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Peter Normanton p3

Peter Normanton recommends some books by authors of horror and weird tales...

READERSVOICE.COM: What are some books you’ve liked in recent years, whether about movies or novels or anything else?

PETER NORMANTON: Thomas Ligotti’s Teatro Grottesco was a revelation; he has a truly dark vision, one to rival that of Lovecraft himself. He continues to take the horror genre into territories new; I defy any director to bring his work to the silver screen.
English writer Mark Samuels’ The Man Who Collected Machen: And other Weird Tales places him in the same vein as both Ligotti and Lovecraft. He is a particular favourite, reflecting upon some of my own furtive imagining as I walk through darkened streets on my way to work on autumnal and winter’s mornings.
Ramsey Campbell’s Creatures of the Pool is a stunningly written tale, merging the city Liverpool’s dark past with the modern day. This is one of those stories which emphasises why Ramsey is so highly regarded.
Matthew Levi Stevens’ The Magical Universe Of William S. Boroughs comes highly recommended for anyone with an interest in Burroughs. This examination of the aspect of magic in his life is truly inspiring.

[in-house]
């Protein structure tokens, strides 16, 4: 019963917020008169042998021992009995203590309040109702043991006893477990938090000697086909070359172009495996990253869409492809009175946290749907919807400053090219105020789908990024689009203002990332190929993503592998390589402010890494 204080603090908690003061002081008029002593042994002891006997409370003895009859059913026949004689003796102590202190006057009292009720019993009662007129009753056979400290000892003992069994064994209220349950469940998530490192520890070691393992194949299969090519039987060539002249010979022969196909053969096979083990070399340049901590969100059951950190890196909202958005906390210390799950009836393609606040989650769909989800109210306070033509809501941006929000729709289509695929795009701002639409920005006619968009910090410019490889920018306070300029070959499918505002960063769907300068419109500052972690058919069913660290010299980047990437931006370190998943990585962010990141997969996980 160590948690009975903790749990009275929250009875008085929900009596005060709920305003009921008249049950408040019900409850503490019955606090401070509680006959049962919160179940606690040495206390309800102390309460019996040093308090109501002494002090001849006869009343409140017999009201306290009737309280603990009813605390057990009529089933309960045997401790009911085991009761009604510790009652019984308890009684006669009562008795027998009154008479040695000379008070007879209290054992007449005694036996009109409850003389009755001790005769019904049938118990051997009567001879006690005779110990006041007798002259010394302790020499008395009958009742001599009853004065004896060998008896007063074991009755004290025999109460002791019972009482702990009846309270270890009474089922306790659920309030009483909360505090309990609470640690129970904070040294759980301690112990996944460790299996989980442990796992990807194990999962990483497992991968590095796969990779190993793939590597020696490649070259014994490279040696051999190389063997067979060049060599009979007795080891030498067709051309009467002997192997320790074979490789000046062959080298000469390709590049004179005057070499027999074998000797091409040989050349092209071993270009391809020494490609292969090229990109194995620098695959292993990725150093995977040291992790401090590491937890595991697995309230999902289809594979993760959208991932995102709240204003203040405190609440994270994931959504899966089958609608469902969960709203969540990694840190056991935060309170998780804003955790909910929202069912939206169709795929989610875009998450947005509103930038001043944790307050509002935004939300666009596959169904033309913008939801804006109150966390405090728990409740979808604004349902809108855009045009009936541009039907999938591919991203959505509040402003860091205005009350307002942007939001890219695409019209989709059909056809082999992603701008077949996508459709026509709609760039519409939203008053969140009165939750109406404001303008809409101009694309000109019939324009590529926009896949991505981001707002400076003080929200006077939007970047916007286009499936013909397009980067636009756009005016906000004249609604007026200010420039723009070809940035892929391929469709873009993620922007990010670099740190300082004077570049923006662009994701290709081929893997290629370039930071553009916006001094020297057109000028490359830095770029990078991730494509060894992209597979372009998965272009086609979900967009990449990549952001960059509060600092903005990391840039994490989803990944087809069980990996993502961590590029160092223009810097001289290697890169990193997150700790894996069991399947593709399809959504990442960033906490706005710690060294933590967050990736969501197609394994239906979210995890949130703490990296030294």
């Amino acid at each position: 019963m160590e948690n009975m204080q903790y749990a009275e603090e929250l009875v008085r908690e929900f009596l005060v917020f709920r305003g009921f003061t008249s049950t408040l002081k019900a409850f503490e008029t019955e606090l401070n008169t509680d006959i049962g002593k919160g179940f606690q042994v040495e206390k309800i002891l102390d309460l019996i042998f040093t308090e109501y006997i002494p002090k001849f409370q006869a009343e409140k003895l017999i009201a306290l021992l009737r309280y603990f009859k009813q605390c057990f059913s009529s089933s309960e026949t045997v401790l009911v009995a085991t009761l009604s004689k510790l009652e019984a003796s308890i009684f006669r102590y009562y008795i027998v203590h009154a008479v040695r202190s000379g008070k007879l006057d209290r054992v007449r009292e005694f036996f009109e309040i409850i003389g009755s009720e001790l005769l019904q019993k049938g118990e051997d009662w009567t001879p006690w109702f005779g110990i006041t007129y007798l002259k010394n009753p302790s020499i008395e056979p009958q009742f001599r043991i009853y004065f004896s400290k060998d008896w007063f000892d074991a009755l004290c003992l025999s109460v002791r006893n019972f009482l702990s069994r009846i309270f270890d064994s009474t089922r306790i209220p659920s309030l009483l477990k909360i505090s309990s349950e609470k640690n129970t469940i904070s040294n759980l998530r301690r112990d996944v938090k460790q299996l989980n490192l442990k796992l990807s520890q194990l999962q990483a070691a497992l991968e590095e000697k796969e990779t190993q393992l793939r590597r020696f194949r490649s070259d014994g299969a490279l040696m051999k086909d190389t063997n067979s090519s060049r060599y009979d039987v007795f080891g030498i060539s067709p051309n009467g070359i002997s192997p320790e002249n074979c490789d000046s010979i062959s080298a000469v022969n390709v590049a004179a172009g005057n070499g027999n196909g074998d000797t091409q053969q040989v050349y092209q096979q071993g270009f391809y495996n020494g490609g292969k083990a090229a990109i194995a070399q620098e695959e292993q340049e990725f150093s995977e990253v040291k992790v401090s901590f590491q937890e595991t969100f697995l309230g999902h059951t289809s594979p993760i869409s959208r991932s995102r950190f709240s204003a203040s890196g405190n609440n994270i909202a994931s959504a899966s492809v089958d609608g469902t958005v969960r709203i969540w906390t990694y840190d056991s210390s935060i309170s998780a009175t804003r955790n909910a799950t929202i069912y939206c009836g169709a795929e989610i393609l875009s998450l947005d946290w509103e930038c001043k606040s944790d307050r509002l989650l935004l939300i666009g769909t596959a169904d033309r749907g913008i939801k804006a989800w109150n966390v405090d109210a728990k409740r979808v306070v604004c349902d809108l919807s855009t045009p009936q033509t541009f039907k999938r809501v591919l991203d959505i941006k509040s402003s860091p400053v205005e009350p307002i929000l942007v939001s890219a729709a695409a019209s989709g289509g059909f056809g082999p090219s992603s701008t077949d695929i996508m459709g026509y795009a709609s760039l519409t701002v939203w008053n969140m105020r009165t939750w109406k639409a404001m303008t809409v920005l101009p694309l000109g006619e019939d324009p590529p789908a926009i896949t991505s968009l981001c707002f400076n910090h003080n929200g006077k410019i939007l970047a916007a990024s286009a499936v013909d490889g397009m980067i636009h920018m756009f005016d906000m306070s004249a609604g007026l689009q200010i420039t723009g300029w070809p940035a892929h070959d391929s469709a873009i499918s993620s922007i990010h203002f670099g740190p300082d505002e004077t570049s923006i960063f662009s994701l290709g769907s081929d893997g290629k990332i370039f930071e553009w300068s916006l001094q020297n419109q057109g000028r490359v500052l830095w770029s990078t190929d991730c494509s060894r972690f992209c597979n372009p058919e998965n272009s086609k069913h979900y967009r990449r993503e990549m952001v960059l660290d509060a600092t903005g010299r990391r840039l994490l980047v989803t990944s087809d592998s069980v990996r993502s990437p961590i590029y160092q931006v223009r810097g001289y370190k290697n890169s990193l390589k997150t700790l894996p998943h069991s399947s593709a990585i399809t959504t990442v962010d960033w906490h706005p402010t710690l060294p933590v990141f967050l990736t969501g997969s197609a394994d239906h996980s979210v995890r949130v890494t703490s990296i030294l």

Anna Funder’s Stasiland draws upon my interest in the years of the Cold War. With the fall of the Berlin Wall, Anna set out to interview former member of the reviled Stassi and those affected by their intrusive policies. Her writing will make you laugh and then cry, but it also leaves you wondering just how we in the free west have been manipulated. This is a very different kind of horror.

RV: What were the biographies you were writing, mentioned inside the Slasher book?

PN: I wrote a series of short biographies for the Harvey Horror series published by Pete Cowther’s PS Artbooks, covering the lives of about fifteen Harvey horror artists. It was a pleasure to be involved with a project of this kind, as this is a beautiful collection, reprinting all of the Harvey horror comics from the 1950s. For considerably less than the price of a single back issue, you can buy one of these books, containing five issues, and they won’t crumble in your hands.

RV: It was interesting reading about the directors, like the ultra-low budget director Nathan Schiff. What avenues exist for people wanting to make a low budget horror feature? There aren’t that many drive-ins anymore, and cinemas are mainly multiplexes.

PN: I’m not really sure, because technology has changed and the internet has become so powerful. Youtube seems to be a good avenue, at least to get noticed. Maybe if this gives your film some recognition one of the many horror film festivals could get interested. This is an area about which I know so little. I never had the wherewithal, or the money, to get involved with making films.

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– copyright Simon Sandall.